White Papers


Migrate AS 400 Applications to Linux

This paper is a discussion of how to create platform independence by executing i OS (AS/400) applications on the Linux operating system and Oracle as the database. The approach behind this paper is to explain how to execute AS/400 DB2/400 applications under Linux/Oracle without having to rewrite the RPG or COBOL/400 application code.




Background. 3

Solution. 3

The Challenge. 4

Job Management 4

Database. 5

Printing. 5

Other Services Functions. 5


Save Application On AS/400. 6

Load Application On Infinite iSeries. 6

Build Application. 6

Application Changes. 6

Appendix:    Summary of AS/400 Features. 7



This paper is a discussion of how to create platform independence by executing i OS (AS/400) applications on the Linux operating system and Oracle as the database.  The approach behind this paper is to explain how to execute AS/400 DB2 400 applications under Linux/Oracle without having to rewrite the RPG or COBOL/400 application code.




Software companies and end users developed on the IBM AS 400 platform because it offered a number of advantages – database capabilities at the machine level, stability, wide acceptance and excellent support from IBM.  As the industry matured, the marketplace has sought more open growth platforms such as Linux or Windows.  Starting over every time a new business requirement arises is neither practical nor justifiable.  An approach is needed which enables applications to adapt to rapid business and technology changes.  Many companies wish to operate their AS 400 applications under Linux instead of i OS.  They wish to run the software in a virtualized environment like VMWare or Red Hat Enterprise Linux, they wish to use industry standard blades instead of proprietary System i or IBM P series running i OS and DB2/400.  They would prefer  to write to an industry standard database like Oracle.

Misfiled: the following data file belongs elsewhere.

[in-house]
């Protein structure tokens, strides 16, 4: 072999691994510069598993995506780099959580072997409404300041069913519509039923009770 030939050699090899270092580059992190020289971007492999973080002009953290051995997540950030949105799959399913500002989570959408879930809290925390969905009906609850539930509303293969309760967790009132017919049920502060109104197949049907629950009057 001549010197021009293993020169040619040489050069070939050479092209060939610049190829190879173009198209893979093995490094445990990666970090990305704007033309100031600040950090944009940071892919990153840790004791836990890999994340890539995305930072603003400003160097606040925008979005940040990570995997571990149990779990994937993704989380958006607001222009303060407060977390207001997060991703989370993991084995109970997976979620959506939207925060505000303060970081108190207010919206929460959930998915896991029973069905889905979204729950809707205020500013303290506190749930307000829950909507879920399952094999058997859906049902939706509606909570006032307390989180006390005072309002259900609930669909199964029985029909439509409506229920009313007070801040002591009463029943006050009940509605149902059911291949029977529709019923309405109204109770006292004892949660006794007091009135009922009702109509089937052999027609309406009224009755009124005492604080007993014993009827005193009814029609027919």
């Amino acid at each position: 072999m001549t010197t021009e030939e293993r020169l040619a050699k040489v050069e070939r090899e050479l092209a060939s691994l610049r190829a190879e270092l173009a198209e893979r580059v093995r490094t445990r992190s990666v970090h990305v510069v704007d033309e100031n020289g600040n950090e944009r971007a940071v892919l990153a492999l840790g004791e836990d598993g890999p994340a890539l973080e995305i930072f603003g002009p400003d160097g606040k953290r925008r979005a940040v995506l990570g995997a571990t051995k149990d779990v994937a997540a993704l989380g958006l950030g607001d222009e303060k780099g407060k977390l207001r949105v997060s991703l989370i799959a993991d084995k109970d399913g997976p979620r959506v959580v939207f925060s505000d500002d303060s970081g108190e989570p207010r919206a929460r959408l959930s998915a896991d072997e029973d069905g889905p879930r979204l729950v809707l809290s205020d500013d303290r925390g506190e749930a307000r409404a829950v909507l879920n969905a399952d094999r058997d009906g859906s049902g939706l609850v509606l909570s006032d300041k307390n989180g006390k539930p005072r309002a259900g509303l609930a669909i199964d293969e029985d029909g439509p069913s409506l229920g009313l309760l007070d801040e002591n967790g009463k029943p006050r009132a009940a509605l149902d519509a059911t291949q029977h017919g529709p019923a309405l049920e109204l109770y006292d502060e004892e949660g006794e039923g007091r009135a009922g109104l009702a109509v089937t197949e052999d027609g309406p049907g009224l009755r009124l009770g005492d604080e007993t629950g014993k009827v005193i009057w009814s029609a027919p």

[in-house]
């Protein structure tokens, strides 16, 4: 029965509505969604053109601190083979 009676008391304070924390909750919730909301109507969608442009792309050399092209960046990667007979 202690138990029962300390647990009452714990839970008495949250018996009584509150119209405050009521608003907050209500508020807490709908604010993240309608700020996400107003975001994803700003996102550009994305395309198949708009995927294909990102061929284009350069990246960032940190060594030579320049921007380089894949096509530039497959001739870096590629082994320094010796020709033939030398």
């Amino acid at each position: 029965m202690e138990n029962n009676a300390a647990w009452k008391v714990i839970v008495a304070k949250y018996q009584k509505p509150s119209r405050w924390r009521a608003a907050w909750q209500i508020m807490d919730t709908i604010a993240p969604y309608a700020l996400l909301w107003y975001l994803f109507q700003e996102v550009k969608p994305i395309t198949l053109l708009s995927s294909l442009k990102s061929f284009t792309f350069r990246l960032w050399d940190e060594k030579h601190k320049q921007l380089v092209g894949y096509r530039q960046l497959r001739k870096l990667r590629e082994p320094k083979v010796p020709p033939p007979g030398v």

This white paper will discuss how to migrate RPG or COBOL code, CL and DDS to Linux and to execute on Oracle. AS/400 applications were generally written in RPG/400 and were subsequently developed in RPG ILE.  The usual compiled environment of AS/400 applications also includes CL and DDS.


In order to accomplish these objectives, the code must be recompiled.  In this instance, we are using the compilers available from Infinite Corporation.  Infinite has developed a family of products named Infinite i.  As part of this product family, there are several compilers that will provide for the recompilation of RPG.400, RPG ILE, COBOL/400 and COBOL ILE, CL and DDS source code.  Once recompiled, this code will be executed as native object code for Red Hat Enterprise Linux 6.0.  This is a 64-bit environment.